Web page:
I was so excited to see the remake of “The Magnificent Seven” when I heard that the wonderful action director, Antoine Fugua (“Training Day,” “The Equalizer,” and “Southpaw”) was at the helm. He always takes it a step up when it comes to directing action movies.
The first “Magnificent Seven” was made in 1954 and starred Charles Bronson, Yul Brynner and Steve McQueen. It was actually a remake of Akira Kurosawa’s “Seven Samurai” which was set in the 1500s.
In this version, Denzel Washington is in the role Yul Brynner originated. He plays Sam Chisolm, and you really don’t need to know much about him, except for the fact that he looks great in black, has a beautiful horse, is a killer shot and has tons of charisma. It’s Denzel after all.
Okay, so, Sam gets hired by Emma Cullen (the wonderful Haley Bennet) and her brother, Matthew (Matt Bomer) to help save their small farming town from a ruthless land baron, Mr. Bartholomew Bogue (the very thin and very slimy, Peter Sarsgaard) who according to an article, gave up gluten and lost a ton of weight. Bogue is forcing the farmers to sell him their land so he can mine it for gold. The dude is a classic egomaniac with a narcissistic personality disorder. (Sound familiar?).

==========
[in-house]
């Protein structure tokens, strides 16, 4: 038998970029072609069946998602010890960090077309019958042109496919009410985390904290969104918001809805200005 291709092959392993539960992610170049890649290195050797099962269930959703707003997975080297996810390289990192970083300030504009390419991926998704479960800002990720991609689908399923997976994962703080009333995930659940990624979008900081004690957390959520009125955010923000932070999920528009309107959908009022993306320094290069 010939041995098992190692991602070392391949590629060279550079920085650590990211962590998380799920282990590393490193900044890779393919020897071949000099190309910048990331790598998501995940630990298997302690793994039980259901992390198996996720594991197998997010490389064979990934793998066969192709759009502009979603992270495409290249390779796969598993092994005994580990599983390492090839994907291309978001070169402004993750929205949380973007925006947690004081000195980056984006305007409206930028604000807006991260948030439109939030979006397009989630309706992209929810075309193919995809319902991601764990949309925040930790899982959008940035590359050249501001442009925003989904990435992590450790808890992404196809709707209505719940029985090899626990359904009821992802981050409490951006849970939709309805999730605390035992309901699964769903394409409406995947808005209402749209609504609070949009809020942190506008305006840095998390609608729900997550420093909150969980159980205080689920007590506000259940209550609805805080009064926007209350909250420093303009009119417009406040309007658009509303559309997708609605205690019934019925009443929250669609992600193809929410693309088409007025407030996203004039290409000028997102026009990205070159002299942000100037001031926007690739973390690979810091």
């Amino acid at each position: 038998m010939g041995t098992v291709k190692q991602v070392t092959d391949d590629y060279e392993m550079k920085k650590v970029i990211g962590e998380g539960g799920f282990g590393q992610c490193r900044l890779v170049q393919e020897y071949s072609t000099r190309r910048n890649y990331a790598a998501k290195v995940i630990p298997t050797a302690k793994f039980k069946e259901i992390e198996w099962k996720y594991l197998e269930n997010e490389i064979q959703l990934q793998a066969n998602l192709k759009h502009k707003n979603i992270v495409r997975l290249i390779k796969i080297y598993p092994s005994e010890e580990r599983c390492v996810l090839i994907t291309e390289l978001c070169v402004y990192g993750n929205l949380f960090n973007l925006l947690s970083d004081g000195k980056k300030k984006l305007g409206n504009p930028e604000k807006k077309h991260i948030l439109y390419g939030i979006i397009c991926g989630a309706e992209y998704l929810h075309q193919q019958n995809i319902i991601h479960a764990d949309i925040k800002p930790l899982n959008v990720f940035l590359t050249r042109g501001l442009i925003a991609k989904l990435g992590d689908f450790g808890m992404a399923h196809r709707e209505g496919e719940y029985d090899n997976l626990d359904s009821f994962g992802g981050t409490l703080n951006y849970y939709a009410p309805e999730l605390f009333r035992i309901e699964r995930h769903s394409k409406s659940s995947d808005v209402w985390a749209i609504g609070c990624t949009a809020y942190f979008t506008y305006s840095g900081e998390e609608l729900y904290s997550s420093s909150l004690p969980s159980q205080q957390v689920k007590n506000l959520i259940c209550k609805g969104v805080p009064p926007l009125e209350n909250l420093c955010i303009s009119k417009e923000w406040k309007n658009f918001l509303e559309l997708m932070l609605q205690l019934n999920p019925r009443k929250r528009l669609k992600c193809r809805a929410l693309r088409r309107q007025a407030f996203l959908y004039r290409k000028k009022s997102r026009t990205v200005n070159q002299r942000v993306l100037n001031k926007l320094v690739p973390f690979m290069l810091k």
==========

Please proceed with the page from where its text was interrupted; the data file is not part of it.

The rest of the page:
For reasons I won’t go into, because it would be a spoiler, Sam agrees to take on the job. He then tracks down several BFF’s to help him with this impossible mission to defeat Bartholomew and his army of evil doers. They include: Chris Pratt (your basic great-looking guy, with a charming personality, who happens to be a crack shot); the almost unrecognizable Vincent D’Onofrio, who likes to quote bible verses as he blows away bad guys; Ethan Hawke, who is suffering from PTSD, and his sidekick Martin Sensmeier, as the Comanche Red Harvest, who is not only brilliant at face-painting, but a master with the bow and arrow. Also in this wonderfully diverse cast is Manuel Garcia-Rulfo, a Mexican bandit with a sense of humor almost good enough to play at the Comedy Store in Hollywood.